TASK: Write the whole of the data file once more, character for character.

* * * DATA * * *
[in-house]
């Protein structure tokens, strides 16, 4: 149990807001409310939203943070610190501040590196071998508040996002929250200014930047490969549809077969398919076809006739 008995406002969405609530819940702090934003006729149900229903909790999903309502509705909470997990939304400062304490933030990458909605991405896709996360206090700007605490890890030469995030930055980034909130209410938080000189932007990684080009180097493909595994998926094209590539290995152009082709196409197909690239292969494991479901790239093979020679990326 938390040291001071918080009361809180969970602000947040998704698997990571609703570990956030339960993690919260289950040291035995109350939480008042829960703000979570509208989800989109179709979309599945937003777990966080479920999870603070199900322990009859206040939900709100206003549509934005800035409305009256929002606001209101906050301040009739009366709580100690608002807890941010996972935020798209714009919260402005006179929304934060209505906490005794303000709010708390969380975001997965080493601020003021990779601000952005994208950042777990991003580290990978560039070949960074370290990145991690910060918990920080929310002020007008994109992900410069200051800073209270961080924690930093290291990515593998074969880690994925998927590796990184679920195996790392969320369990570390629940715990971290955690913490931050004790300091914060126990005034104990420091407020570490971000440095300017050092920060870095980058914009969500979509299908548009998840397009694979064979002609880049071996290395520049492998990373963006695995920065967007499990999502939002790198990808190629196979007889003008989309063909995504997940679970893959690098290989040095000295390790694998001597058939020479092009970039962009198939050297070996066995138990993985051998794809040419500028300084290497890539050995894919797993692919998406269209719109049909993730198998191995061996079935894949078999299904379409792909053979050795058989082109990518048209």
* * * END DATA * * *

[in-house]
């Protein structure tokens, strides 16, 4: 149990807001409310939203943070610190501040590196071998508040996002929250200014930047490969549809077969398919076809006739 008995406002969405609530819940702090934003006729149900229903909790999903309502509705909470997990939304400062304490933030990458909605991405896709996360206090700007605490890890030469995030930055980034909130209410938080000189932007990684080009180097493909595994998926094209590539290995152009082709196409197909690239292969494991479901790239093979020679990326 938390040291001071918080009361809180969970602000947040998704698997990571609703570990956030339960993690919260289950040291035995109350939480008042829960703000979570509208989800989109179709979309599945937003777990966080479920999870603070199900322990009859206040939900709100206003549509934005800035409305009256929002606001209101906050301040009739009366709580100690608002807890941010996972935020798209714009919260402005006179929304934060209505906490005794303000709010708390969380975001997965080493601020003021990779601000952005994208950042777990991003580290990978560039070949960074370290990145991690910060918990920080929310002020007008994109992900410069200051800073209270961080924690930093290291990515593998074969880690994925998927590796990184679920195996790392969320369990570390629940715990971290955690913490931050004790300091914060126990005034104990420091407020570490971000440095300017050092920060870095980058914009969500979509299908548009998840397009694979064979002609880049071996290395520049492998990373963006695995920065967007499990999502939002790198990808190629196979007889003008989309063909995504997940679970893959690098290989040095000295390790694998001597058939020479092009970039962009198939050297070996066995138990993985051998794809040419500028300084290497890539050995894919797993692919998406269209719109049909993730198998191995061996079935894949078999299904379409792909053979050795058989082109990518048209």